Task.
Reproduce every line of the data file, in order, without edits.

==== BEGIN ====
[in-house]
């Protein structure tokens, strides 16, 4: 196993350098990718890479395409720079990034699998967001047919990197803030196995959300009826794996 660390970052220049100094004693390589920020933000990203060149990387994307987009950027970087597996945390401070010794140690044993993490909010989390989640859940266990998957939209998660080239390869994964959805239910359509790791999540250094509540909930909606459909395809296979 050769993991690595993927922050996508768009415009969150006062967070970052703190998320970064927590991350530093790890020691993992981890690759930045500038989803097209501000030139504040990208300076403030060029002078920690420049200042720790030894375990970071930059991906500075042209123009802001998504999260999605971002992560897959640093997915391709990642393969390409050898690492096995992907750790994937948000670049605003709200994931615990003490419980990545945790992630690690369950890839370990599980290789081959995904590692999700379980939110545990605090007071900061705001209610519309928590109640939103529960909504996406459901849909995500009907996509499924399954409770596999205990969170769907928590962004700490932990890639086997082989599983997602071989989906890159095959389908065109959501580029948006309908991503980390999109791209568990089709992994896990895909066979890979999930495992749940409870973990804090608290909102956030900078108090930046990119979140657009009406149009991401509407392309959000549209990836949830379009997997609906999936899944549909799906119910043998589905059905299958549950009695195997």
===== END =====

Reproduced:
[in-house]
């Protein structure tokens, strides 16, 4: 196993350098990718890479395409720079990034699998967001047919990197803030196995959300009826794996 660390970052220049100094004693390589920020933000990203060149990387994307987009950027970087597996945390401070010794140690044993993490909010989390989640859940266990998957939209998660080239390869994964959805239910359509790791999540250094509540909930909606459909395809296979 050769993991690595993927922050996508768009415009969150006062967070970052703190998320970064927590991350530093790890020691993992981890690759930045500038989803097209501000030139504040990208300076403030060029002078920690420049200042720790030894375990970071930059991906500075042209123009802001998504999260999605971002992560897959640093997915391709990642393969390409050898690492096995992907750790994937948000670049605003709200994931615990003490419980990545945790992630690690369950890839370990599980290789081959995904590692999700379980939110545990605090007071900061705001209610519309928590109640939103529960909504996406459901849909995500009907996509499924399954409770596999205990969170769907928590962004700490932990890639086997082989599983997602071989989906890159095959389908065109959501580029948006309908991503980390999109791209568990089709992994896990895909066979890979999930495992749940409870973990804090608290909102956030900078108090930046990119979140657009009406149009991401509407392309959000549209990836949830379009997997609906999936899944549909799906119910043998589905059905299958549950009695195997």